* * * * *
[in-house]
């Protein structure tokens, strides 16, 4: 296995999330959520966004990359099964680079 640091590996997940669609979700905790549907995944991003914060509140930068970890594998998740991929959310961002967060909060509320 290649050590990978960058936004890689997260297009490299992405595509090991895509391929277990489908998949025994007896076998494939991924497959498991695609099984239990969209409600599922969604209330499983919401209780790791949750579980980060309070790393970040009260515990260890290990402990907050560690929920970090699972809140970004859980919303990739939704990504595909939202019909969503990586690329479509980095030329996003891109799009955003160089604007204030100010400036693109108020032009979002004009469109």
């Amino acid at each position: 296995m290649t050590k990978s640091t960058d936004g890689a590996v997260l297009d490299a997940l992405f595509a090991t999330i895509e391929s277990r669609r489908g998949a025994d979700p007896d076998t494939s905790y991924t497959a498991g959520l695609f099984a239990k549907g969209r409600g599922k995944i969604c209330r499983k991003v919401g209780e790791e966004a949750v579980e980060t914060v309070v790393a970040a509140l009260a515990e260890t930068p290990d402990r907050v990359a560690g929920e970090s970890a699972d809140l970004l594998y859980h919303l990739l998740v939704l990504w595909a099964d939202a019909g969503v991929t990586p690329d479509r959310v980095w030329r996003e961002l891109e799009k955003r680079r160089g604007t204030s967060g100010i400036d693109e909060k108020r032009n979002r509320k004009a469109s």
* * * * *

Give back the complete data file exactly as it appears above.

[in-house]
């Protein structure tokens, strides 16, 4: 296995999330959520966004990359099964680079 640091590996997940669609979700905790549907995944991003914060509140930068970890594998998740991929959310961002967060909060509320 290649050590990978960058936004890689997260297009490299992405595509090991895509391929277990489908998949025994007896076998494939991924497959498991695609099984239990969209409600599922969604209330499983919401209780790791949750579980980060309070790393970040009260515990260890290990402990907050560690929920970090699972809140970004859980919303990739939704990504595909939202019909969503990586690329479509980095030329996003891109799009955003160089604007204030100010400036693109108020032009979002004009469109």
């Amino acid at each position: 296995m290649t050590k990978s640091t960058d936004g890689a590996v997260l297009d490299a997940l992405f595509a090991t999330i895509e391929s277990r669609r489908g998949a025994d979700p007896d076998t494939s905790y991924t497959a498991g959520l695609f099984a239990k549907g969209r409600g599922k995944i969604c209330r499983k991003v919401g209780e790791e966004a949750v579980e980060t914060v309070v790393a970040a509140l009260a515990e260890t930068p290990d402990r907050v990359a560690g929920e970090s970890a699972d809140l970004l594998y859980h919303l990739l998740v939704l990504w595909a099964d939202a019909g969503v991929t990586p690329d479509r959310v980095w030329r996003e961002l891109e799009k955003r680079r160089g604007t204030s967060g100010i400036d693109e909060k108020r032009n979002r509320k004009a469109s």